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“ Birth of The Endless Summer : Discovery of Cape St . Francis ”— a documentary that follows Dick Metz back to South Africa as he retraces the steps of his original journey that inspired “ The Endless Summer ” film — is poised to make its global release this summer so Metz ’ s story can be shared with a larger audience . It will also be shown at 3:45 p . m . May 7 at the Porthole Theater at Dana Hills High School as part of the Dana Point Film Festival , which runs May 4-7 . “ The Endless Summer ” will also be shown during the festival , at 4 p . m . May 5 at Salt Creek Beach Park , in honor of the film ’ s 60th anniversary . ( danapointfilm festival . eventive . org )
Dick Metz ( wearing hat ) and the Whitmore family , with whom he stayed while in Cape Town , South Africa
“ Birth of the Endless Summer ,” from Curtis Birch and Emmy-nominated director Richard Yelland of Laguna Beach , in association with Oscarnominated Bruce Brown Films , premiered at the 2021 Newport Beach Film Festival and has earned an Award of Excellence , Special Mention from The IndieFest Film Awards . ( instagram . com / birthoftheendlesssummer ) but were only traveling to a camp another 200 miles down the road , for example , so he had to wait there for another truck to come by . “ And so that ’ s the way it was . I slept out in Africa all the time ,” Metz says .” One time , I was out sleeping by a tree and I get up at sunup and I walk over a little knoll about 100 feet from where I was sleeping and there ’ s a pride of lions sleeping in the dirt there . They could have eaten me and I wouldn ’ t have had a clue .”
The wild animals weren ’ t the only threat . Around this time in the late 1950s , the often violent Mau Mau uprising was taking place in Kenya against the British that were colonizing their lands . But , perhaps because Metz looked and dressed differently than the typical white colonist , the rebels didn ’ t hassle him . Somewhat dark-complected ( likely from spending so much time surfing in the sun ), Metz wore a big straw hat from Tahiti , shorts and a torn shirt , and sported a big beard . “ And the most important thing [ is ] I ’ ve got … a pair of sandals made in Guatemala out of tires . And they had sandals made out of tires .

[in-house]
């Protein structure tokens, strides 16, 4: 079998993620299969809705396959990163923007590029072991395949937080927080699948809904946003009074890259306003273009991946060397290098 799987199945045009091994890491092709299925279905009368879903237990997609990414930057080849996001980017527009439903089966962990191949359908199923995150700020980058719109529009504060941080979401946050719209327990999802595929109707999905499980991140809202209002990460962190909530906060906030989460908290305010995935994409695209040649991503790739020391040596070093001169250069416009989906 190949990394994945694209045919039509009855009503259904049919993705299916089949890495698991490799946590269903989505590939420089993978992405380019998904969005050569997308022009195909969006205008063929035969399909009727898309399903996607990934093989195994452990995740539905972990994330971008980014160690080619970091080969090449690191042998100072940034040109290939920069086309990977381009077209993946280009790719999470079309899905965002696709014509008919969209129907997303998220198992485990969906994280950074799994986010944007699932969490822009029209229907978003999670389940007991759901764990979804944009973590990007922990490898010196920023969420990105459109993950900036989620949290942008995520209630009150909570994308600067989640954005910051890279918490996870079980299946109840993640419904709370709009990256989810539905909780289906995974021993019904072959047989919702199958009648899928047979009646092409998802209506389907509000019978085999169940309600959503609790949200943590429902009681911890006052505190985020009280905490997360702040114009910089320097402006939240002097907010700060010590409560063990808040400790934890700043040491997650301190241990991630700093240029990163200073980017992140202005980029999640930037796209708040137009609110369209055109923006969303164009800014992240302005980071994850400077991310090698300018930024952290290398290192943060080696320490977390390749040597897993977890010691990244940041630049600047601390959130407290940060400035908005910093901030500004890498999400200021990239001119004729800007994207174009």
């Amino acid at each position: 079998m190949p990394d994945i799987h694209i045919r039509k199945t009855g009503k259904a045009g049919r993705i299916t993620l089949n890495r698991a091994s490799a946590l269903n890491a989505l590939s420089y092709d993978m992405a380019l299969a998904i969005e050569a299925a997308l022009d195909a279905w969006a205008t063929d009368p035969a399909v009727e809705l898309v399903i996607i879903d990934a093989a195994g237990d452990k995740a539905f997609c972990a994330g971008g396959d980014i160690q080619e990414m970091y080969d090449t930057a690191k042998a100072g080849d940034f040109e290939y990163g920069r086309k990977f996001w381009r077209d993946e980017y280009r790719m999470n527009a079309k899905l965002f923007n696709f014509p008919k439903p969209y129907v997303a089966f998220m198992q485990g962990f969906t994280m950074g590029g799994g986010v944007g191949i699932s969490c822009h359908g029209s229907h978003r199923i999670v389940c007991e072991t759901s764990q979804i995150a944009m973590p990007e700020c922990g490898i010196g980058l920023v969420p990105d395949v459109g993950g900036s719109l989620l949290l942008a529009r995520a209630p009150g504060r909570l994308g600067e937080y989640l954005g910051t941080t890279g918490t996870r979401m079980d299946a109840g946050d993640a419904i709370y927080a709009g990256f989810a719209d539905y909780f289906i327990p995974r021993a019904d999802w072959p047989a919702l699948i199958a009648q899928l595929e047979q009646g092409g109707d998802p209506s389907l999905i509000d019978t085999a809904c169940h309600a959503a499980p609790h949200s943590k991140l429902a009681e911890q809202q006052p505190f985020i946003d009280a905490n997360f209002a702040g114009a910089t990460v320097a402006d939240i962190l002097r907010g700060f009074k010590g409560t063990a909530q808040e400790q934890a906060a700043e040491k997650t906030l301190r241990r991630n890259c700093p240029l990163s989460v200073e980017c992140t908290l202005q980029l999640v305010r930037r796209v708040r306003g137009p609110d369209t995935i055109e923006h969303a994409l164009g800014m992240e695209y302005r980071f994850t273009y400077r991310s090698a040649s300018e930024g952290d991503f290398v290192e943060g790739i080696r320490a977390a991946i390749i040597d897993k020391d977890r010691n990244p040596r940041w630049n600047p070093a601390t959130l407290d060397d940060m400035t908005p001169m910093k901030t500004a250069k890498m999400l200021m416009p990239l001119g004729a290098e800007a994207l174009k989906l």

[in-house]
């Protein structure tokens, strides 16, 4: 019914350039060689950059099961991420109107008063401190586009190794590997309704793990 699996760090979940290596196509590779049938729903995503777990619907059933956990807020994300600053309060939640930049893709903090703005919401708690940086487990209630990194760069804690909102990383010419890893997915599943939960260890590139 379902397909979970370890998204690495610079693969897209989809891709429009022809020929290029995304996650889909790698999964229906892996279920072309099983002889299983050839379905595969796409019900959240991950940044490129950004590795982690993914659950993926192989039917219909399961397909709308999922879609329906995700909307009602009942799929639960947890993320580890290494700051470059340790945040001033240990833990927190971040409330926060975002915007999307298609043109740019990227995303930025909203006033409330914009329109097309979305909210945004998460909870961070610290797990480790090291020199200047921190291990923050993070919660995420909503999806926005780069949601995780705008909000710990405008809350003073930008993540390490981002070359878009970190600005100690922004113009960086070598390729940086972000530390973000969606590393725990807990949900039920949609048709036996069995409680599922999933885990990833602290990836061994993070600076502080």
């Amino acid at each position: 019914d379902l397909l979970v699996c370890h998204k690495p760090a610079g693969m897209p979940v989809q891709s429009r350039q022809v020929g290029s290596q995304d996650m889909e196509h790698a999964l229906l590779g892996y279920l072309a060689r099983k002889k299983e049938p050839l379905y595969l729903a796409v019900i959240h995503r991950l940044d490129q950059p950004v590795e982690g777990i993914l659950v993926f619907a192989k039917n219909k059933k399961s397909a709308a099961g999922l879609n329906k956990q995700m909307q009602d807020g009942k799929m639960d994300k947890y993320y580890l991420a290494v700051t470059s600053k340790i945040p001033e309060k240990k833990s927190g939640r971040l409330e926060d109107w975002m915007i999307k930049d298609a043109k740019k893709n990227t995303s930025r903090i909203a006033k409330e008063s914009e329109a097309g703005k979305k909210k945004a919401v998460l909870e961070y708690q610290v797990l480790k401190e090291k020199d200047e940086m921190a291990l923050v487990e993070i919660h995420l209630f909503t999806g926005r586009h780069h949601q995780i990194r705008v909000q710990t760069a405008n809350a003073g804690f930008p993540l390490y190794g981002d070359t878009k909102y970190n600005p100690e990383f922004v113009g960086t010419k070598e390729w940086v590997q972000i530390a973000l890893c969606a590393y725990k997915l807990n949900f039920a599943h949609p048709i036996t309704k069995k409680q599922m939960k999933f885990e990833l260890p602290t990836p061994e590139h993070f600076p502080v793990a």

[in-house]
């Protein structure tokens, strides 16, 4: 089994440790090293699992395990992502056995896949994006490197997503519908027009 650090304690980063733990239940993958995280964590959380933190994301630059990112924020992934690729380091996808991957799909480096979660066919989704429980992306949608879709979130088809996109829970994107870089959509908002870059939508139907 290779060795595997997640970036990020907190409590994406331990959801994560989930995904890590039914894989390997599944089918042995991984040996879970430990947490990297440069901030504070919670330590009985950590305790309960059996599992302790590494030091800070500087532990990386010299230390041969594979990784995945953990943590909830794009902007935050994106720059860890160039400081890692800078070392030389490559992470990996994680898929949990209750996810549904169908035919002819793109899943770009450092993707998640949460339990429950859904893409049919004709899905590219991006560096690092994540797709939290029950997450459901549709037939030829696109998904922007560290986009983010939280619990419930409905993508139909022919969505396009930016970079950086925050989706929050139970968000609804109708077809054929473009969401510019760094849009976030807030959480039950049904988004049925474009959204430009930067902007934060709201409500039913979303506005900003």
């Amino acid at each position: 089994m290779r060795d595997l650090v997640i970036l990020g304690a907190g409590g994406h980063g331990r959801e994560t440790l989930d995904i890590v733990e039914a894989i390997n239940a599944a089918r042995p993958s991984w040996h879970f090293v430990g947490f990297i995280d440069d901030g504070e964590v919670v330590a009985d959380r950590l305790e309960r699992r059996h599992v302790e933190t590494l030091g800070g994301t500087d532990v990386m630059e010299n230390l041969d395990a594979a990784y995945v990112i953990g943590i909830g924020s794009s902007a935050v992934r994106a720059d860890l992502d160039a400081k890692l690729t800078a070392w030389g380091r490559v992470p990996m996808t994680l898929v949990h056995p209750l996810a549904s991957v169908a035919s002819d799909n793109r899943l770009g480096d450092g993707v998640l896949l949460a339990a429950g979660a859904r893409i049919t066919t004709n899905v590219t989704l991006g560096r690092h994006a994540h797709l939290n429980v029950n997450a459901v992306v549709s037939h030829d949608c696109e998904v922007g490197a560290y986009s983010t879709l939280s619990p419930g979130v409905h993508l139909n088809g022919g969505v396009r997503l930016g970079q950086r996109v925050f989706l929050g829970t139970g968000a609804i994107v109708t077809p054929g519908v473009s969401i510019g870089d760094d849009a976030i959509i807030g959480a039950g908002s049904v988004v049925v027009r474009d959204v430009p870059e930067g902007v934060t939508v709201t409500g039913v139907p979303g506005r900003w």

And so they didn ’ t know what I was . You had the black guy and you had the white guy in this uniform and then you had me .”
While in Africa , Metz wanted to see the wildlife of the Serengeti Plains , so he got a job working for a safari company , setting up tents for visiting groups , including National Geographic photographers — and taking a few of his own up-close animal pictures . In Tanganyika ( now Tanzania ), he went to Ngorongoro Crater : At 12 miles across , it ’ s the biggest extinct volcano in the world . “ In the bottom of this crater , there ’ s water and grass . And these animals , somehow , over the centuries , have gotten over the edge and gone down into the crater and there ’ s elephants , lions , zebras , antelope , everything down in the bottom . … You can see the whole ecosystem of Africa .”
Aside from the excitement of the wildlife and all these wonders , Metz says there was one drawback to his solitary sojourn . “ The good part of traveling by yourself is I got invited to homes all the time , but the bad part is you ’ re really lonely ,” Metz says . “ I ’ m
[ spending ] 17 days in one little African village trying to talk to Africans .”
At one point , he was tending bar in the town of Arusha in Tanganyika and wanted to go see Victoria Falls , which is twice as big as Niagara Falls in New York .
“ A guy picks me up — a Danish guy in a truck with gas and food ,” Metz recalls . “ And he says , ‘ Where do you want to go ?’ I said , ‘ I want to go to Victoria Falls .’ He said , ‘ Well , that ’ s 10 days away , but I ’ m going right through there so jump in . I want you to help me drive .’ His mom was sick in a hospital in South Africa and he was driving to see her .”
“… He would drive for two hours , then he ’ d sleep and I ’ d drive for two hours . We ’ d trade off . So in the middle of the night on like the ninth or 10th or 11th day , I ’ m sleeping , it ’ s 2 in the morning and I ’ m in the passenger seat , head against the window and he pokes me and says , ‘ We ’ re at Victoria Falls . That ’ s where you wanted to get out .’ And it ’ s 2 in the morning . If it had been in the daytime , I would have gotten out in a minute , but I looked out the window , it ’ s cold , there ’ s
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